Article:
In the first of our regular series from the National Institute for Health Research, we look at stroke.
Why was this study needed?
What did this study do?
What did it find?
- The Berg Balance Scale: mean difference (MD) 2.22 points, 95 per cent confidence interval (CI) 1.26 to 3.17 (28 trials, 985 participants). The scale is a 56 point scale and an eight-point change is considered an important difference.
- The Functional Reach Test: MD 3.12 cm, 95 per cent CI 0.90 to 5.35 (five trials, 153 participants).
- The Sensory Organisation Test: MD 6.77 per cent, 95 per cent CI 0.83 to 12.7 (four trials, 173 participants).
- Exercise therapy had no significant effect on Postural Sway Velocity in three studies measuring this outcome (89 people).
- One to five months after the exercise therapy intervention, significant improvements were still seen on the Berg Balance Scale (MD 1.65 points, 95 per cent CI 0.22 to 3.07; eight trials, 338 participants) and Sensory Organisation Test (MD 3.91 per cent, 95 per cent CI 0.10 to 7.73; 3 trials, 151 participants).
- Looking at the type of exercise therapy, significant improvements on the Berg Balance Scale were seen immediately after balance and/or weight shift training (3.75 points, 95 per cent CI 1.71 to 5.78) and gait training (2.26 points, 95 per cent CI 0.94 to 3.58) but not after multisensory training or high intensity aerobic training. Intensity of training had no effect on Berg Balance Scale improvement.
What does current guidance say?
- ankle foot orthoses;
- individualised interventions;
- gait-orientated physical fitness training;
- muscle strength training; and
- increased intensity of rehabilitation.
What are the implications?
- ‘Exercise therapy may still improve balance when started a long time after a stroke’ was published on 15 November 2016 by the NIHR Dissemination Centre.
- The full NIHR Signal and additional expert commentary can be found here.
Commentary: Dr Jacqui Morris gives her reaction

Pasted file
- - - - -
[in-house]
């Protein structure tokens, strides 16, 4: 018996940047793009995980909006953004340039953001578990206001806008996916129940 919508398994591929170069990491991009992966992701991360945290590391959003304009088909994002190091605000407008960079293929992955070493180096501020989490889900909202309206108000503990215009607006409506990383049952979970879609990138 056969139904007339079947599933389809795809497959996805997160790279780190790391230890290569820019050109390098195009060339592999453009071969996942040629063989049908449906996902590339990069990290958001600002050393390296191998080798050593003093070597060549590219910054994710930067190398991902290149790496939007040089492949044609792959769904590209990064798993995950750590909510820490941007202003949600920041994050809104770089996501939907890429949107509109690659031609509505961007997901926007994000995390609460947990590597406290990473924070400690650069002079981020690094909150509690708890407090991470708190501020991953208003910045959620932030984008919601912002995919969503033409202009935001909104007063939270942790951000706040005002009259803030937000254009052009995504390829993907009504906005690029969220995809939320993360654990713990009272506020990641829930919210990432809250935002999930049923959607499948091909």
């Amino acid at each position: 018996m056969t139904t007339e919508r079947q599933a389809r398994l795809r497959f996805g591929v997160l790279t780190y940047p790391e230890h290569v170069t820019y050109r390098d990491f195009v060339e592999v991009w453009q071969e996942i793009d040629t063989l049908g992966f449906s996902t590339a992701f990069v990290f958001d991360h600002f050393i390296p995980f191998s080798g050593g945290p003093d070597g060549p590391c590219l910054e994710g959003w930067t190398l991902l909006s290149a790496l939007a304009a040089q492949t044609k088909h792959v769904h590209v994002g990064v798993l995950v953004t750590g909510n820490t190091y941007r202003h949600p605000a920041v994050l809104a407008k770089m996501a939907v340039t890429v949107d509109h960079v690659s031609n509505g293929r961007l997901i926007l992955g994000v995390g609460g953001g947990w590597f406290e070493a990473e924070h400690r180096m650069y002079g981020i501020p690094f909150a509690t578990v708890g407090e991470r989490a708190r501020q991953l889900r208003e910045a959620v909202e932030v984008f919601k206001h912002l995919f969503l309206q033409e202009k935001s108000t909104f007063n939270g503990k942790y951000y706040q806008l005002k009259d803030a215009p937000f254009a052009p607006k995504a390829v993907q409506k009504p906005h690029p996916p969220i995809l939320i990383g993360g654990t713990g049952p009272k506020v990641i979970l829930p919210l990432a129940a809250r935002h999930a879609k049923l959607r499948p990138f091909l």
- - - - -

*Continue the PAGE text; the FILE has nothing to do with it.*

'The conventional assumption is that the greatest potential for recovery after stroke is during the first few months after onset. This high quality review challenges that assumption, showing that task-specific exercise therapy may improve balance capacity late after stroke onset. Good balance is critical for walking and undertaking activities independently and safely. Improving balance may therefore reduce falls and prevent unnecessary hospital admissions, and their detrimental consequences for quality of life and confidence of people with stroke.
'However therapy services are typically not set up to routinely deliver such therapy six months and more after stroke. Innovative approaches to delivering this training must be developed, alongside cost-effectiveness studies showing the value of investment in such services. The task-specific nature of effective balance training means it should be orientated towards tasks that people undertake in everyday life. Working with stroke survivors and their families to find ways to empower them to safely build balance-specific training into their daily routines and activities would provide a person-centred approach likely to promote adherence.
'Technological solutions, such as gaming, mobile technology applications and tele-rehabilitation systems that people can use at home, may also be effective for supporting and monitoring engagement in therapy and for provision of remote feedback. These solutions should be developed more fully and evaluated. Time to train therapists to deliver tailored task-training through technology?'
- Dr Jacqui Morris (Grad Dip Phys, MSc, PhD) is reader in rehabilitation research, School of Nursing and Health Sciences, University of Dundee
AuthorDr Jacqui Morris (Grad Dip Phys, MSc, PhD) is reader in rehabilitation research, School of Nursing and Health Sciences, University of Dundee
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